McKeeman has also worked to fully understand this special role, becoming a student of its powers and history. She has been a leading voice in the state organization of assistant judges. She has also been awarded a number of scholarships to the National Judicial College, where she has received additional judicial training. She deserves the support of all Orange County residents who value the responsible and thoughtful workings of government in Vermont. I urge you to vote for Joyce McKeeman on Tuesday. She has served us well.

Peter T. Mallary

Bradford, Vt

Bolton Is Experienced, Dedicated

Bill Bolton is running to be elected as New Hampshire state senator for District 2, representing 27 towns in Grafton County, including Orford, Piermont, Haverhill, Wentworth, Warren and Plymouth, plus a number of towns in Belknap and Merrimack counties.

After working in New Hampshire state government for more than 30 years, Bolton retired as director of a state agency and now chairs the Plymouth Selectboard. A major focus of his campaign is working to protect access to quality, affordable health care for all Granite State residents. Medicaid is now used by some 3,000 people in District 2, and it’s a major tool in combating the opioid epidemic. Bolton supports Medicaid expansion, while his opponent was one of the few in the Senate who voted against it. Bolton also supports increased funding — and effective safety measures — for our public schools, as well as expanding access to community colleges and technical education.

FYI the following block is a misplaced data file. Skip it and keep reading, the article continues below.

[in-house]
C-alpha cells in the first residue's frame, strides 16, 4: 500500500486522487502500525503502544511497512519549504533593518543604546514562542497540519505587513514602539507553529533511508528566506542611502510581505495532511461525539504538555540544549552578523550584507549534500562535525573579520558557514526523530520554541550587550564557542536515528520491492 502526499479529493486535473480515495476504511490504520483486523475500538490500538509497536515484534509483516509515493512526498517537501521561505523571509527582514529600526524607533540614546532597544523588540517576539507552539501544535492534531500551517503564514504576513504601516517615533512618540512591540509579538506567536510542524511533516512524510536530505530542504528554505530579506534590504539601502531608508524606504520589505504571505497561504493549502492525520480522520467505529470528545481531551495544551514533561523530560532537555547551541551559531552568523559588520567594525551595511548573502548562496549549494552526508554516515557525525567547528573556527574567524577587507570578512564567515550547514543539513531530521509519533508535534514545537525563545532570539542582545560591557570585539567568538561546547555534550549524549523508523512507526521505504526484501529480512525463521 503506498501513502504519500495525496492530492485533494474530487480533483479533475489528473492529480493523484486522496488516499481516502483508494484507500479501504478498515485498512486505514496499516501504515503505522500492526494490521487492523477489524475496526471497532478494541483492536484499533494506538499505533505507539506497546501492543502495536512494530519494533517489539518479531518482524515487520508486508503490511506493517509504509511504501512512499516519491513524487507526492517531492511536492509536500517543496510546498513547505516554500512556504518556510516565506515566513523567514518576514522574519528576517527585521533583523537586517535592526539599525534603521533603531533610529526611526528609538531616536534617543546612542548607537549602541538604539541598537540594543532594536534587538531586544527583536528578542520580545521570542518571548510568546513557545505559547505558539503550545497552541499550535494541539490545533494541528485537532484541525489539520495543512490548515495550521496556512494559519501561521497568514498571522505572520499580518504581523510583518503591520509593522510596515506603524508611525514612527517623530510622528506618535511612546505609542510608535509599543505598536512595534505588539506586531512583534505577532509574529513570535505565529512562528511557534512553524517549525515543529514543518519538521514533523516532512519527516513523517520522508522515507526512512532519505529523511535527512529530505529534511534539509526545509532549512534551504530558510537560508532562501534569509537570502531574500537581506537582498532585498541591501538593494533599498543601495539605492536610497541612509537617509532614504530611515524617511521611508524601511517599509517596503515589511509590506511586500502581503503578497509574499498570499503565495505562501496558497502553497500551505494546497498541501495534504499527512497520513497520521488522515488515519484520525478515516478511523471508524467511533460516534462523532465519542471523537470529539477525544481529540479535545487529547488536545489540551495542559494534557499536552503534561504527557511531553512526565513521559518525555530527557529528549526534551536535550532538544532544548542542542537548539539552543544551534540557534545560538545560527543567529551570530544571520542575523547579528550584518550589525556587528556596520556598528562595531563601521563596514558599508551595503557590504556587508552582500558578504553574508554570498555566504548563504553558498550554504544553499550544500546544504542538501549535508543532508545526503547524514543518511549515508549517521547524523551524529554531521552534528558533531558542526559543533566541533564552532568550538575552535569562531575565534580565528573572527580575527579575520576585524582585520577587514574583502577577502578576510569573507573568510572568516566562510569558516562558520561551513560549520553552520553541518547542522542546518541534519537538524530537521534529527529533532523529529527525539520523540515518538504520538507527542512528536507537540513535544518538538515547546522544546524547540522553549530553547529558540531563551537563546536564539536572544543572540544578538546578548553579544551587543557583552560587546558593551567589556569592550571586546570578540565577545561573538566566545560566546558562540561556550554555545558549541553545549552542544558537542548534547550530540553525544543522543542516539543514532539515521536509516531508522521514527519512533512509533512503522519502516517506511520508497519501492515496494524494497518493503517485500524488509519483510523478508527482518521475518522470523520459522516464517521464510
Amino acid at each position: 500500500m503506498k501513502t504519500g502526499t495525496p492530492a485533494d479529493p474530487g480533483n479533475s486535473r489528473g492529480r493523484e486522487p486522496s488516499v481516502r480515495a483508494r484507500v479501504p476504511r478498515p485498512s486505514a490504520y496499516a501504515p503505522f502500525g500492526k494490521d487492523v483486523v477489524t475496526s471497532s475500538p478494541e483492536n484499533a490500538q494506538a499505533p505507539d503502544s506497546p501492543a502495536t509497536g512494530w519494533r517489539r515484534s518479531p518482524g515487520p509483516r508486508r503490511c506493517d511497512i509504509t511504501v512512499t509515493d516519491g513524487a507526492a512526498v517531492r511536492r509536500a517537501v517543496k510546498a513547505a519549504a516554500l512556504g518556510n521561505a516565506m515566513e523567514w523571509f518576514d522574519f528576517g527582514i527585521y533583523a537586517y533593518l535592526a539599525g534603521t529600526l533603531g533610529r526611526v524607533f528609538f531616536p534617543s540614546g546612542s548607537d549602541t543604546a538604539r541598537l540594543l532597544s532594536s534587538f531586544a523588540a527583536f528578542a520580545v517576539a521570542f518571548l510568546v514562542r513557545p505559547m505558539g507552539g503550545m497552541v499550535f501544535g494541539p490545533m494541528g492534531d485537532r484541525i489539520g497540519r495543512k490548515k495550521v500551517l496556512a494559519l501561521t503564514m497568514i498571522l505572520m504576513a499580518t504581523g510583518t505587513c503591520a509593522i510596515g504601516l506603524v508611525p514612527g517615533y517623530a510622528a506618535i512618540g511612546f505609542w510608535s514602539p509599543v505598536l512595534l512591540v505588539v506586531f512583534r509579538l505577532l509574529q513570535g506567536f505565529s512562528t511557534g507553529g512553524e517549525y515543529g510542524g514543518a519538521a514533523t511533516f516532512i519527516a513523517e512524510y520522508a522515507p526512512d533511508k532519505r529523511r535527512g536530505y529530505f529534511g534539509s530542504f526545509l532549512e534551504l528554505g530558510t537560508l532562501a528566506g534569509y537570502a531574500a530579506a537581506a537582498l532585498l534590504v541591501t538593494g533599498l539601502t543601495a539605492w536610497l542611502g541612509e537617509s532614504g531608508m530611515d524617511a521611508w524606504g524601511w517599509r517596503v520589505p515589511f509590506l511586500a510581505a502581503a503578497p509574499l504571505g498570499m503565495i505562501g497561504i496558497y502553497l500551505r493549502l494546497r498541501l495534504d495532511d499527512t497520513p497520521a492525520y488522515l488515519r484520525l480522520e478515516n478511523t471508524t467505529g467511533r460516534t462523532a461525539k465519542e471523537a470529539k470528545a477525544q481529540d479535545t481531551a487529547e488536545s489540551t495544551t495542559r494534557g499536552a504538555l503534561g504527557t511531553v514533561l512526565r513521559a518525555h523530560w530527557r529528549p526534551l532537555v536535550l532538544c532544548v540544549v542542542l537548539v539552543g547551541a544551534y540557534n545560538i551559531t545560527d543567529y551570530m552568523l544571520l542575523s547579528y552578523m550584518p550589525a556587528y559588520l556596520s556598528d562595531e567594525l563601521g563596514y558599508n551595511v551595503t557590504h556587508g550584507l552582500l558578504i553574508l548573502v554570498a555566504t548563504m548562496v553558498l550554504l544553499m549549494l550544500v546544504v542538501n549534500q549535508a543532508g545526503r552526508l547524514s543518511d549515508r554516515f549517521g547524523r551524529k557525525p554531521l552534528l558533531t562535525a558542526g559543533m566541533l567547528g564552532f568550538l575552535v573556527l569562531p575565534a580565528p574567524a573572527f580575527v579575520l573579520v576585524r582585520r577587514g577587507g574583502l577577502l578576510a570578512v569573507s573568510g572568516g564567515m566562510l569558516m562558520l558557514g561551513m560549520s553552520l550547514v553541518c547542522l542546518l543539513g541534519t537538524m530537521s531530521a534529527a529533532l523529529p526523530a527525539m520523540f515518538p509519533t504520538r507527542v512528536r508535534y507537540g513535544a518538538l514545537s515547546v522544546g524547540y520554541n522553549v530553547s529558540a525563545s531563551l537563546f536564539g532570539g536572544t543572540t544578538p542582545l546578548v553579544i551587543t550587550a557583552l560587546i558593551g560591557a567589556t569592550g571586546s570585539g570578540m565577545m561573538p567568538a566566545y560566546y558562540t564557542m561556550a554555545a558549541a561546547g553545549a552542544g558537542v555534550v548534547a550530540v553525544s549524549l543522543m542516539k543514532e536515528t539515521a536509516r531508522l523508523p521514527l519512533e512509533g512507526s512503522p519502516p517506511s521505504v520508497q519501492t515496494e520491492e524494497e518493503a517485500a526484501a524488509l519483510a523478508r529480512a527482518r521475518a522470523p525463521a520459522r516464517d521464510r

We now have an opportunity to send an experienced, dedicated and effective senator to Concord. I urge you to vote for Bill Bolton on Tuesday.

Carl Schmidt


Vote for Wholeness and Peace

Most of us have heard about Saturday’s horrific tragedy at the Tree of Life synagogue in Pittsburgh.

The victims had gathered to worship on the Sabbath, the day of completion, wholeness and peace. All of these are contained in the word “shalom,” which is why the greeting of the day is: “Shabbat Shalom.”

With a heavy heart, I’d like to urge voters to vote on Tuesday for candidates who have the wisdom to embrace Shabbat: completion, wholeness and peace.

Judith Kaufman